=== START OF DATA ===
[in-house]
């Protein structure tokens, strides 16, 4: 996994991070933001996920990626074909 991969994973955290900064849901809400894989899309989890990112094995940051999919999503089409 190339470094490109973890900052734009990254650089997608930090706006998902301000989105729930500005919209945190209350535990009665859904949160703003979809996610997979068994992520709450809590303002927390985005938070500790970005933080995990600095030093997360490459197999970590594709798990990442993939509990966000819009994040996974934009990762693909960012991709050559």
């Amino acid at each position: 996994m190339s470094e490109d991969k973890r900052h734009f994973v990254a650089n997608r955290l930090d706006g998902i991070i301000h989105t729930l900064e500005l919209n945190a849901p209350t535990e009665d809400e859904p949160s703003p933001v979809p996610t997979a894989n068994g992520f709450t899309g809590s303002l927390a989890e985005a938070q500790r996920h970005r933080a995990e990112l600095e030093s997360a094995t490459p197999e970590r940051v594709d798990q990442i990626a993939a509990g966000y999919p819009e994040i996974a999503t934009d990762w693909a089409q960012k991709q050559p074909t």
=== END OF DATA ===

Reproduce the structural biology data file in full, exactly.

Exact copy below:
[in-house]
């Protein structure tokens, strides 16, 4: 996994991070933001996920990626074909 991969994973955290900064849901809400894989899309989890990112094995940051999919999503089409 190339470094490109973890900052734009990254650089997608930090706006998902301000989105729930500005919209945190209350535990009665859904949160703003979809996610997979068994992520709450809590303002927390985005938070500790970005933080995990600095030093997360490459197999970590594709798990990442993939509990966000819009994040996974934009990762693909960012991709050559």
């Amino acid at each position: 996994m190339s470094e490109d991969k973890r900052h734009f994973v990254a650089n997608r955290l930090d706006g998902i991070i301000h989105t729930l900064e500005l919209n945190a849901p209350t535990e009665d809400e859904p949160s703003p933001v979809p996610t997979a894989n068994g992520f709450t899309g809590s303002l927390a989890e985005a938070q500790r996920h970005r933080a995990e990112l600095e030093s997360a094995t490459p197999e970590r940051v594709d798990q990442i990626a993939a509990g966000y999919p819009e994040i996974a999503t934009d990762w693909a089409q960012k991709q050559p074909t």